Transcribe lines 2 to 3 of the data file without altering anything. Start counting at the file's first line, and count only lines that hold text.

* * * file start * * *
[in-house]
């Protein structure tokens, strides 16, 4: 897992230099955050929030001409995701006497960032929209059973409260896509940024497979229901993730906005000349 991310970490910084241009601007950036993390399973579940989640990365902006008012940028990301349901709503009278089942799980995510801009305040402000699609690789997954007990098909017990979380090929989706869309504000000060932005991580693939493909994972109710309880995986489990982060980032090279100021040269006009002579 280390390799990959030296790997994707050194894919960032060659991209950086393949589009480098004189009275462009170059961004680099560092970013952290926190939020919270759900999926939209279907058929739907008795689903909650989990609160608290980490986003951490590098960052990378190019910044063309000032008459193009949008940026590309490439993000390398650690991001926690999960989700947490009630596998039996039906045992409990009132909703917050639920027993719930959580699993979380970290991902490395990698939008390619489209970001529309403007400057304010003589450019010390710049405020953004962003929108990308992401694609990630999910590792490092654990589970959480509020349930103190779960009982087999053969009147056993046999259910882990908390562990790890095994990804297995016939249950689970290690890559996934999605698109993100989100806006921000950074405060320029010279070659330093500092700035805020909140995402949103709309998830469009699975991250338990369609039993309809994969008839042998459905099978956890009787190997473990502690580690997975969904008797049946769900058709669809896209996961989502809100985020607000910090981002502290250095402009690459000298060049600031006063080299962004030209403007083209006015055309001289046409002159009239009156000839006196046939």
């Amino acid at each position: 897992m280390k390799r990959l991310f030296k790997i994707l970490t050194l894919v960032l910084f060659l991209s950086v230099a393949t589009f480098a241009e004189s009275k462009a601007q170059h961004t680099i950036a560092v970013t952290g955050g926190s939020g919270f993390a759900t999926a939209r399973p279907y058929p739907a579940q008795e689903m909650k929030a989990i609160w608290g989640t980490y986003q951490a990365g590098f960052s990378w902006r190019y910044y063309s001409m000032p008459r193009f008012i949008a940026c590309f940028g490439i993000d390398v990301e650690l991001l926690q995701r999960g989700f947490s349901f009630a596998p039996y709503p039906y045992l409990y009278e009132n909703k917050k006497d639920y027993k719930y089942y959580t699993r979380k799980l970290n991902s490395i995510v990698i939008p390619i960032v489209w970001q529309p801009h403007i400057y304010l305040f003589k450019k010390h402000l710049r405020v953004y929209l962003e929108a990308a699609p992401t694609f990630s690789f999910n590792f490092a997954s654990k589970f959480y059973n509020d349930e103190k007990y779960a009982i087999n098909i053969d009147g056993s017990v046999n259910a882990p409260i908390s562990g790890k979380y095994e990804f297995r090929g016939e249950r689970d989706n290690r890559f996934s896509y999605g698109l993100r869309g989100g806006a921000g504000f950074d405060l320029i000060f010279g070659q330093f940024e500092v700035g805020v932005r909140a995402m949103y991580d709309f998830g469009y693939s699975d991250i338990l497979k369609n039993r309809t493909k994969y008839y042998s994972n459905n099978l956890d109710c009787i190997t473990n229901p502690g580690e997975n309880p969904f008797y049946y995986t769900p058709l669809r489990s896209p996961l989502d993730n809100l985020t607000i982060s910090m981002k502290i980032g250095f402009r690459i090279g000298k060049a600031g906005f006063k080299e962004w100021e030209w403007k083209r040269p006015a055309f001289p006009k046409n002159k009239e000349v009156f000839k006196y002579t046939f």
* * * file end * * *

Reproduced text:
């Protein structure tokens, strides 16, 4: 897992230099955050929030001409995701006497960032929209059973409260896509940024497979229901993730906005000349 991310970490910084241009601007950036993390399973579940989640990365902006008012940028990301349901709503009278089942799980995510801009305040402000699609690789997954007990098909017990979380090929989706869309504000000060932005991580693939493909994972109710309880995986489990982060980032090279100021040269006009002579 280390390799990959030296790997994707050194894919960032060659991209950086393949589009480098004189009275462009170059961004680099560092970013952290926190939020919270759900999926939209279907058929739907008795689903909650989990609160608290980490986003951490590098960052990378190019910044063309000032008459193009949008940026590309490439993000390398650690991001926690999960989700947490009630596998039996039906045992409990009132909703917050639920027993719930959580699993979380970290991902490395990698939008390619489209970001529309403007400057304010003589450019010390710049405020953004962003929108990308992401694609990630999910590792490092654990589970959480509020349930103190779960009982087999053969009147056993046999259910882990908390562990790890095994990804297995016939249950689970290690890559996934999605698109993100989100806006921000950074405060320029010279070659330093500092700035805020909140995402949103709309998830469009699975991250338990369609039993309809994969008839042998459905099978956890009787190997473990502690580690997975969904008797049946769900058709669809896209996961989502809100985020607000910090981002502290250095402009690459000298060049600031006063080299962004030209403007083209006015055309001289046409002159009239009156000839006196046939």
């Amino acid at each position: 897992m280390k390799r990959l991310f030296k790997i994707l970490t050194l894919v960032l910084f060659l991209s950086v230099a393949t589009f480098a241009e004189s009275k462009a601007q170059h961004t680099i950036a560092v970013t952290g955050g926190s939020g919270f993390a759900t999926a939209r399973p279907y058929p739907a579940q008795e689903m909650k929030a989990i609160w608290g989640t980490y986003q951490a990365g590098f960052s990378w902006r190019y910044y063309s001409m000032p008459r193009f008012i949008a940026c590309f940028g490439i993000d390398v990301e650690l991001l926690q995701r999960g989700f947490s349901f009630a596998p039996y709503p039906y045992l409990y009278e009132n909703k917050k006497d639920y027993k719930y089942y959580t699993r979380k799980l970290n991902s490395i995510v990698i939008p390619i960032v489209w970001q529309p801009h403007i400057y304010l305040f003589k450019k010390h402000l710049r405020v953004y929209l962003e929108a990308a699609p992401t694609f990630s690789f999910n590792f490092a997954s654990k589970f959480y059973n509020d349930e103190k007990y779960a009982i087999n098909i053969d009147g056993s017990v046999n259910a882990p409260i908390s562990g790890k979380y095994e990804f297995r090929g016939e249950r689970d989706n290690r890559f996934s896509y999605g698109l993100r869309g989100g806006a921000g504000f950074d405060l320029i000060f010279g070659q330093f940024e500092v700035g805020v932005r909140a995402m949103y991580d709309f998830g469009y693939s699975d991250i338990l497979k369609n039993r309809t493909k994969y008839y042998s994972n459905n099978l956890d109710c009787i190997t473990n229901p502690g580690e997975n309880p969904f008797y049946y995986t769900p058709l669809r489990s896209p996961l989502d993730n809100l985020t607000i982060s910090m981002k502290i980032g250095f402009r690459i090279g000298k060049a600031g906005f006063k080299e962004w100021e030209w403007k083209r040269p006015a055309f001289p006009k046409n002159k009239e000349v009156f000839k006196y002579t046939f």